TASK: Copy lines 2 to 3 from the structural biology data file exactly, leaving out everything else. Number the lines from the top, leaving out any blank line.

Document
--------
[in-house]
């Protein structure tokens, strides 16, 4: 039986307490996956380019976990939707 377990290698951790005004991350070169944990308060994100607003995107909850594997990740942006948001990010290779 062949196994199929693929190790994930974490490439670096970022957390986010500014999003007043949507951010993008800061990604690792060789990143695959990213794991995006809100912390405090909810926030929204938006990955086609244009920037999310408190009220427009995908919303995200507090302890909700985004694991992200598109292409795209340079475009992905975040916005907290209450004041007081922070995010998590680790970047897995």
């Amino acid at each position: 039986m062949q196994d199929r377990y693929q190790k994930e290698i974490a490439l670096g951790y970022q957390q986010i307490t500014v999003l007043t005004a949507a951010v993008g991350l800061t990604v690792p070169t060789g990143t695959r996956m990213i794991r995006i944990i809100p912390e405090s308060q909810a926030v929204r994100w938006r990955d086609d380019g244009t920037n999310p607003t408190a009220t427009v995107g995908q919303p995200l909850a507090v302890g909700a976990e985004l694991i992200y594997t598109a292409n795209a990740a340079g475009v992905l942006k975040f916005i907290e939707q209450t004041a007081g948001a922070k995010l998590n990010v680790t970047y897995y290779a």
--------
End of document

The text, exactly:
């Protein structure tokens, strides 16, 4: 039986307490996956380019976990939707 377990290698951790005004991350070169944990308060994100607003995107909850594997990740942006948001990010290779 062949196994199929693929190790994930974490490439670096970022957390986010500014999003007043949507951010993008800061990604690792060789990143695959990213794991995006809100912390405090909810926030929204938006990955086609244009920037999310408190009220427009995908919303995200507090302890909700985004694991992200598109292409795209340079475009992905975040916005907290209450004041007081922070995010998590680790970047897995």
């Amino acid at each position: 039986m062949q196994d199929r377990y693929q190790k994930e290698i974490a490439l670096g951790y970022q957390q986010i307490t500014v999003l007043t005004a949507a951010v993008g991350l800061t990604v690792p070169t060789g990143t695959r996956m990213i794991r995006i944990i809100p912390e405090s308060q909810a926030v929204r994100w938006r990955d086609d380019g244009t920037n999310p607003t408190a009220t427009v995107g995908q919303p995200l909850a507090v302890g909700a976990e985004l694991i992200y594997t598109a292409n795209a990740a340079g475009v992905l942006k975040f916005i907290e939707q209450t004041a007081g948001a922070k995010l998590n990010v680790t970047y897995y290779a």